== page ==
YANGON (Reuters) - Myanmar freed some political prisoners and 155 Chinese citizens jailed for illegal logging in an amnesty for nearly 7,000 people on Thursday, a move that could ease diplomatic tensions with influential neighbor China.
A total of 6,966 prisoners were pardoned including the Chinese citizens held in Kachin state, of which 153 were given life sentences last week that prompted a diplomatic protest by an “extremely concerned” China.
Thirteen of those released were prisoners of conscience, according to the Assistance Association for Political Prisoners (AAPP), which said it was still checking names to confirm if more had been freed.
Despite Myanmar’s flurry of engagement with the West since a quasi-civilian government replaced a junta in 2011, its ties with China - its economic lifeline during two decades of sanctions - remain crucial to trade, security and energy.
Relations have soured this year over fighting between Myanmar’s army and a rebel militia that has seen Chinese citizens killed by stray shells in border areas.
The loggers were among 210 foreigners included in Thursday’s amnesty, according to prison, immigration and Home Ministry officials. China’s Foreign Ministry confirmed the loggers had been released and said they would return home on Friday.
Myanmar’s incarceration of more than 2,000 journalists, activists, politicians and even comedians during military rule was a key factor behind the West’s imposition of sanctions, many of which were eased after hundreds were freed by the new government.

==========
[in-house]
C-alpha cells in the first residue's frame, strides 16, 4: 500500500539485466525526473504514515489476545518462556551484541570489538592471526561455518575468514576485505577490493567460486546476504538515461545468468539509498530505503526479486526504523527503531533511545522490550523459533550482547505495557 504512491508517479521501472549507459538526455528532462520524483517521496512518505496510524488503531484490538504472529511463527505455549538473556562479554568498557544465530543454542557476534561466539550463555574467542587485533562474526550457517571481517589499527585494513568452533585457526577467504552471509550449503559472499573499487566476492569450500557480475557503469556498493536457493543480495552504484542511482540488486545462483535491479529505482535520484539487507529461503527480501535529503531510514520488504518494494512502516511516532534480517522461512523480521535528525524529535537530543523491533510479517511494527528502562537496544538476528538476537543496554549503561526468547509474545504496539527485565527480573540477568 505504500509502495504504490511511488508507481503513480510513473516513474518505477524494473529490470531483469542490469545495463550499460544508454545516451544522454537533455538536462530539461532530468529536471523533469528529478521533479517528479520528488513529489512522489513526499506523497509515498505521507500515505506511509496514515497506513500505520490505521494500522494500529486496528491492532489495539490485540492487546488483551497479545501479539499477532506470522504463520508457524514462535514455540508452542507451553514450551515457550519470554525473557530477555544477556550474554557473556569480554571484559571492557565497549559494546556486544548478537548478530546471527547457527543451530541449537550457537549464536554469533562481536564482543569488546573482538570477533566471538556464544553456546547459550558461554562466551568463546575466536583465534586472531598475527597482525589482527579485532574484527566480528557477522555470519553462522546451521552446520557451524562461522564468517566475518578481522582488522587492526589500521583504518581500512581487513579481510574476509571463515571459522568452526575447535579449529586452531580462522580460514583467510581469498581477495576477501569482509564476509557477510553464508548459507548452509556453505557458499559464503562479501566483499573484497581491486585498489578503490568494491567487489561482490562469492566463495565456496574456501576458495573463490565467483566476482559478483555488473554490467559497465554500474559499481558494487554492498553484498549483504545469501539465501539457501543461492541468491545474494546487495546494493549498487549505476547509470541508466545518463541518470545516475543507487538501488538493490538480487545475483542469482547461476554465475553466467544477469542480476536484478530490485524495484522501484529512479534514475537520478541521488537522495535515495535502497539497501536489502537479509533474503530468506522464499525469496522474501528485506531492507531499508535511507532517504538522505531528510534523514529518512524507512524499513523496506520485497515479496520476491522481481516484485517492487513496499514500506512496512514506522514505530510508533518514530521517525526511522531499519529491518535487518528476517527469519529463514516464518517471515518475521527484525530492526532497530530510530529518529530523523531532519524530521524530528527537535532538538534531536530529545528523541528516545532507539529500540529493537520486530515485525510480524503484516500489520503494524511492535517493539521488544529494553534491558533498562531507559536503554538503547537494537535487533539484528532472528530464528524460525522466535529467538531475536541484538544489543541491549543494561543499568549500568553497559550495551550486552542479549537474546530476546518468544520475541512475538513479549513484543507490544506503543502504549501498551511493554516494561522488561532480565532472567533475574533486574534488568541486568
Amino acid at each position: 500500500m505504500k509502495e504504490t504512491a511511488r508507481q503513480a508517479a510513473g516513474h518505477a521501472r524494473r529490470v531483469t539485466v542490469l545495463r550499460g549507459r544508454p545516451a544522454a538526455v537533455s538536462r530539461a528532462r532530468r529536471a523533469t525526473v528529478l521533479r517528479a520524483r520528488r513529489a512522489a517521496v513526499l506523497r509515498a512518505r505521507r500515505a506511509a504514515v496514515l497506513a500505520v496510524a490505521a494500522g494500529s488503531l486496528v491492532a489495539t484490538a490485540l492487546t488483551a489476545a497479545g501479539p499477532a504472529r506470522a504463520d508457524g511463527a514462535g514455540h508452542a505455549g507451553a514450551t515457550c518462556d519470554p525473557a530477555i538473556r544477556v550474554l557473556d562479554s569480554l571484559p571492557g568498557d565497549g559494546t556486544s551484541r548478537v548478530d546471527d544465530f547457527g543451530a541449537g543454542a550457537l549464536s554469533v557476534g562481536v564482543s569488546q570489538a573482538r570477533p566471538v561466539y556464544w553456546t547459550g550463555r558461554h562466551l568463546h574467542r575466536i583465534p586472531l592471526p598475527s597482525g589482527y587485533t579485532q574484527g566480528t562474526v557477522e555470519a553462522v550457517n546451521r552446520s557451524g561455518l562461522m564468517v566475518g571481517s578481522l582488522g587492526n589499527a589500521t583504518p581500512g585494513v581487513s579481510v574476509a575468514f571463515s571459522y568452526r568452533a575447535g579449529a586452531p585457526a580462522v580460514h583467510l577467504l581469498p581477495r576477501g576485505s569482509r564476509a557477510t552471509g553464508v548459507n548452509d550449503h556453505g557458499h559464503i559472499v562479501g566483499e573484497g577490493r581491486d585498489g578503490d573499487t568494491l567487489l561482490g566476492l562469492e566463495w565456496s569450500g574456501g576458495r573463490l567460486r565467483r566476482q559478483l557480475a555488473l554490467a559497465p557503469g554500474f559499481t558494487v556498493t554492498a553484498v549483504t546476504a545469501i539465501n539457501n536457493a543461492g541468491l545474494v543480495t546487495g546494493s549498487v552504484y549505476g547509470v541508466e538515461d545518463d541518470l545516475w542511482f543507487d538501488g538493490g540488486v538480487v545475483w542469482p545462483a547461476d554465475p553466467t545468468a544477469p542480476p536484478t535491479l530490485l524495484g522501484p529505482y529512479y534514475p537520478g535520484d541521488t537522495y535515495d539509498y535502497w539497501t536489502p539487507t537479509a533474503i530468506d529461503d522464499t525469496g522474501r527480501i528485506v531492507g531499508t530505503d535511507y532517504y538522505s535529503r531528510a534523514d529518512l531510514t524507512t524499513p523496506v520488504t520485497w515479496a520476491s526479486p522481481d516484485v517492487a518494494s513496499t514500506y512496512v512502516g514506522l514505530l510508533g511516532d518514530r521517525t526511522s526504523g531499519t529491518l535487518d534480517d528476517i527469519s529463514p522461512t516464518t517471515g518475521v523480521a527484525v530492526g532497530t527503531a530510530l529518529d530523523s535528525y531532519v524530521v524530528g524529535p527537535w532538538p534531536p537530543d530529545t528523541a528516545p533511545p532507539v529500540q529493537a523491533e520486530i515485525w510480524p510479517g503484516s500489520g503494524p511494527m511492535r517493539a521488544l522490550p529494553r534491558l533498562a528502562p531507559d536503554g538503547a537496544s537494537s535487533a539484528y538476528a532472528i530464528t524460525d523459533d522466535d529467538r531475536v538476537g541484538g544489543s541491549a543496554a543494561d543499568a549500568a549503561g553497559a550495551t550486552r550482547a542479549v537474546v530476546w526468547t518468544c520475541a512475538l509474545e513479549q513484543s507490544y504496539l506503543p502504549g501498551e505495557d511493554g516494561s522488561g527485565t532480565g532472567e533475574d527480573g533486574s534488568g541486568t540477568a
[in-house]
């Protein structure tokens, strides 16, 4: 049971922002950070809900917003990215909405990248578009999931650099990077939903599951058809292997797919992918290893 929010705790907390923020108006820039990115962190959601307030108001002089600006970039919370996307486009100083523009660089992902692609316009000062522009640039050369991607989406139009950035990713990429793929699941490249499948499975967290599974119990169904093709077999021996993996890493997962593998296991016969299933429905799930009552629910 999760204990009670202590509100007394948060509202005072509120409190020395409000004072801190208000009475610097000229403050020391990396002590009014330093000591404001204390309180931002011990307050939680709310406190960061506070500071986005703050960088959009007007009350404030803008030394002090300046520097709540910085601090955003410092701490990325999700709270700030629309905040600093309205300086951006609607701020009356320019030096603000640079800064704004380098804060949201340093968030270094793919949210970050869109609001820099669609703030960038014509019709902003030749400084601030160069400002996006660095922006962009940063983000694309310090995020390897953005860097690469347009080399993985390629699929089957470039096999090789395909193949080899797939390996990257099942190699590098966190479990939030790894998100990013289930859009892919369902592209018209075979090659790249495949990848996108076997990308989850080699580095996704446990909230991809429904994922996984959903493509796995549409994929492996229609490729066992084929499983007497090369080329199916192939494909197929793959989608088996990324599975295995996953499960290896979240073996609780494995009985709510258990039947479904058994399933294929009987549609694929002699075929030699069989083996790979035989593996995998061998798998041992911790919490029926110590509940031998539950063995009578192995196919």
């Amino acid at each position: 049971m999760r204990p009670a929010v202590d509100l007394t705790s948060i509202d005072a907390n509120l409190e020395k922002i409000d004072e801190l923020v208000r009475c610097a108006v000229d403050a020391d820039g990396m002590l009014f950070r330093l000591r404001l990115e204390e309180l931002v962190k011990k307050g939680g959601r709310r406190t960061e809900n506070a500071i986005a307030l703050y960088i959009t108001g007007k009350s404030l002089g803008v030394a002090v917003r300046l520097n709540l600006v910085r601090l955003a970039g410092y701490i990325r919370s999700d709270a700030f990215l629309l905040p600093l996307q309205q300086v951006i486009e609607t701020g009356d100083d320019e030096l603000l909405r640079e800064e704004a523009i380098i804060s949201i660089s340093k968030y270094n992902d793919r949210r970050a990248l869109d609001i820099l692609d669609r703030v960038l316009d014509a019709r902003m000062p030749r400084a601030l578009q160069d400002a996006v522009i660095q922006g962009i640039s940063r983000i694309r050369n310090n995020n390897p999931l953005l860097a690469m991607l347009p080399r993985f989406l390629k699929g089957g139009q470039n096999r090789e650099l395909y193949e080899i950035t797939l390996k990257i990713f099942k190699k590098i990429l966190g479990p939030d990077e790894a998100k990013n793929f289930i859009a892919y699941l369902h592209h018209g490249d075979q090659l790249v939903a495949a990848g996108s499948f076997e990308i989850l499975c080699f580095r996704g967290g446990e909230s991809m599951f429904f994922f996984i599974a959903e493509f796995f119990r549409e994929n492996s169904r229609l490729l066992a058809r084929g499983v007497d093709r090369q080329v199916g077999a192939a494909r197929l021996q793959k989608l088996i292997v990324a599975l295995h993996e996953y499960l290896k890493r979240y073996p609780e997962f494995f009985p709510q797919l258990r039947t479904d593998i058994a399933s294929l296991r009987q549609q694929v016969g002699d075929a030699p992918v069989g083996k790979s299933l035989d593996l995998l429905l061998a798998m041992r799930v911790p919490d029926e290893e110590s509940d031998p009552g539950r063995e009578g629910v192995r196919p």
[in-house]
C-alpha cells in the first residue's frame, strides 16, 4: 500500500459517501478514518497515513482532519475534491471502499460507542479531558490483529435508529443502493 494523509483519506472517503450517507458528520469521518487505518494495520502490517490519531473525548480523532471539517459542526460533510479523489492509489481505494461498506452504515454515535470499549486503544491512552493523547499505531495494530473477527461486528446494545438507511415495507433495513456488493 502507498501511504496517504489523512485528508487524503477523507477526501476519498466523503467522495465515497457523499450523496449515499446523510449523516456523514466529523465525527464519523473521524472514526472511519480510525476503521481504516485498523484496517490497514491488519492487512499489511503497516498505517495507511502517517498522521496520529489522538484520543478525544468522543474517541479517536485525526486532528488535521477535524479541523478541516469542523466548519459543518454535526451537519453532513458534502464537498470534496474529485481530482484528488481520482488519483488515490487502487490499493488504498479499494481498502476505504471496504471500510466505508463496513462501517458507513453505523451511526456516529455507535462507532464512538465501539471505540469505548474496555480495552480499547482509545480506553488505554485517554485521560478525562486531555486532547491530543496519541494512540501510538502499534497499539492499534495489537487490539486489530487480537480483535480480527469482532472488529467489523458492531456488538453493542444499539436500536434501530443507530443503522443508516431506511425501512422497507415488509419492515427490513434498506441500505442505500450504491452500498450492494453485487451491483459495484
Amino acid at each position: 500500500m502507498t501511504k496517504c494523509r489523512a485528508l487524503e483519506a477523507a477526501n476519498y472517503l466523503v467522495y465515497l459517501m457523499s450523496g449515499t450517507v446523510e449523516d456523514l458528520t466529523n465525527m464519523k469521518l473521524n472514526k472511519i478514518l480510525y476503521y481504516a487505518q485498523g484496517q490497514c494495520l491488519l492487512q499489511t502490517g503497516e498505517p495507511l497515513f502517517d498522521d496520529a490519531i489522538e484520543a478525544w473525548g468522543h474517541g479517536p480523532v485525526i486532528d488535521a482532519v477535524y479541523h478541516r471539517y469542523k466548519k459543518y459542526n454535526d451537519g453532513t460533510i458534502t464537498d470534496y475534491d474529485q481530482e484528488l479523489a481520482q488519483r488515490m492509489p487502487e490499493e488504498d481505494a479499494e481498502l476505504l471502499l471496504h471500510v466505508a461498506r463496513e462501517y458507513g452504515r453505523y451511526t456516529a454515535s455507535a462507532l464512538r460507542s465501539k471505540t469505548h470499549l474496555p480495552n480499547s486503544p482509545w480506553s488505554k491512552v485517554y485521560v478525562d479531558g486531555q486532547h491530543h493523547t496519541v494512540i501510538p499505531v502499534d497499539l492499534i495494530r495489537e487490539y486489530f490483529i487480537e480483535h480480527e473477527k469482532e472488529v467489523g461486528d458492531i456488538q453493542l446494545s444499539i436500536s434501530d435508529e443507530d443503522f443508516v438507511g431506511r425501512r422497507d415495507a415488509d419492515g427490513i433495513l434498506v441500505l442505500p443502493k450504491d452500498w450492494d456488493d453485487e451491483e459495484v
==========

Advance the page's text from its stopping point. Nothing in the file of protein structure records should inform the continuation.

Human rights groups, however, say many are still in jail and others continue to be arrested. As of last week, there were 136 political prisoners in Myanmar and another 448 facing trial, according to AAPP.
“So far we have been able to confirm the release of only 13, comprising activists and four journalists who are on our list,” said Kyaw Soe of the AAPP. “We are still to reach our sources in the provinces.”
A senior prison official, who requested anonymity, said around nine former top members of the country’s powerful military intelligence, many of whom were purged under the junta, were among those released.
The Chinese loggers were arrested in January in a crackdown on Myanmar’s lucrative illegal logging and timber trade. More than 400 vehicles and 1,600 logs were seized during the raid, state media said at the time.
Myanmar’s porous border with China has long been a hotbed for illegal trade in timber and jade to feed Chinese demand.
That has fueled resentment in Myanmar, which the Global Times tabloid, published by the Chinese ruling Communist Party’s official People’s Daily, in an editorial last week said could have been the reason for the harsh sentences.
Additional reporting by Megha Rajagopalan in BEIJING; Writing by Timothy McLaughlin and Martin Petty; Editing by Jeremy Laurence